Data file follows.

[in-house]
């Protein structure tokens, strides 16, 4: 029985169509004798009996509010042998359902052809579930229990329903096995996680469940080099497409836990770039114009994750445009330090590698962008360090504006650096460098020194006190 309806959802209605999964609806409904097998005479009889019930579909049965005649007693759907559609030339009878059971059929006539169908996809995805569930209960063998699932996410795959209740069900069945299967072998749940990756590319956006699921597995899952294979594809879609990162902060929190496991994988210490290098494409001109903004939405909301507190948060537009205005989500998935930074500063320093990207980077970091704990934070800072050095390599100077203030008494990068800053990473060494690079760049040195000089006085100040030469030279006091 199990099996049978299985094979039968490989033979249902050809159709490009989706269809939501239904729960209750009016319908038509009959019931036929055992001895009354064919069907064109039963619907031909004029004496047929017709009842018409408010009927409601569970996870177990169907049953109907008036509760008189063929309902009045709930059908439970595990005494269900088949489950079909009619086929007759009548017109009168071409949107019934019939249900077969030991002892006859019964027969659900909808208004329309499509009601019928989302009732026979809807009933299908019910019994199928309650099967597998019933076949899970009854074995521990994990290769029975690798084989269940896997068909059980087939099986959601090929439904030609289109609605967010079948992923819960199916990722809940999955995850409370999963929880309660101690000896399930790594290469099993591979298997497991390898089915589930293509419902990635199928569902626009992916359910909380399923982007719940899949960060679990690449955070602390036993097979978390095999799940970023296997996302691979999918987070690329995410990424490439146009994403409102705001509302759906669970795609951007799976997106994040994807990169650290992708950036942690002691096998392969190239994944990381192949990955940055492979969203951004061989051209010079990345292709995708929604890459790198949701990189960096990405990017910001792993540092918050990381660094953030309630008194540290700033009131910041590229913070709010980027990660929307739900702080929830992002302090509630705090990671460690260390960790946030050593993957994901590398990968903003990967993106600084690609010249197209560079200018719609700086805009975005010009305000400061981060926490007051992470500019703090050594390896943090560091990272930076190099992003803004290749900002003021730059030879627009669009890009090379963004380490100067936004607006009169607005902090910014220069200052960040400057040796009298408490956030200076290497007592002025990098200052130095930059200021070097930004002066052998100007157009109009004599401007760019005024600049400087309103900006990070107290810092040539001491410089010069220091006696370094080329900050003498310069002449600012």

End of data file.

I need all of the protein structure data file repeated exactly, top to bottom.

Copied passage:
[in-house]
């Protein structure tokens, strides 16, 4: 029985169509004798009996509010042998359902052809579930229990329903096995996680469940080099497409836990770039114009994750445009330090590698962008360090504006650096460098020194006190 309806959802209605999964609806409904097998005479009889019930579909049965005649007693759907559609030339009878059971059929006539169908996809995805569930209960063998699932996410795959209740069900069945299967072998749940990756590319956006699921597995899952294979594809879609990162902060929190496991994988210490290098494409001109903004939405909301507190948060537009205005989500998935930074500063320093990207980077970091704990934070800072050095390599100077203030008494990068800053990473060494690079760049040195000089006085100040030469030279006091 199990099996049978299985094979039968490989033979249902050809159709490009989706269809939501239904729960209750009016319908038509009959019931036929055992001895009354064919069907064109039963619907031909004029004496047929017709009842018409408010009927409601569970996870177990169907049953109907008036509760008189063929309902009045709930059908439970595990005494269900088949489950079909009619086929007759009548017109009168071409949107019934019939249900077969030991002892006859019964027969659900909808208004329309499509009601019928989302009732026979809807009933299908019910019994199928309650099967597998019933076949899970009854074995521990994990290769029975690798084989269940896997068909059980087939099986959601090929439904030609289109609605967010079948992923819960199916990722809940999955995850409370999963929880309660101690000896399930790594290469099993591979298997497991390898089915589930293509419902990635199928569902626009992916359910909380399923982007719940899949960060679990690449955070602390036993097979978390095999799940970023296997996302691979999918987070690329995410990424490439146009994403409102705001509302759906669970795609951007799976997106994040994807990169650290992708950036942690002691096998392969190239994944990381192949990955940055492979969203951004061989051209010079990345292709995708929604890459790198949701990189960096990405990017910001792993540092918050990381660094953030309630008194540290700033009131910041590229913070709010980027990660929307739900702080929830992002302090509630705090990671460690260390960790946030050593993957994901590398990968903003990967993106600084690609010249197209560079200018719609700086805009975005010009305000400061981060926490007051992470500019703090050594390896943090560091990272930076190099992003803004290749900002003021730059030879627009669009890009090379963004380490100067936004607006009169607005902090910014220069200052960040400057040796009298408490956030200076290497007592002025990098200052130095930059200021070097930004002066052998100007157009109009004599401007760019005024600049400087309103900006990070107290810092040539001491410089010069220091006696370094080329900050003498310069002449600012």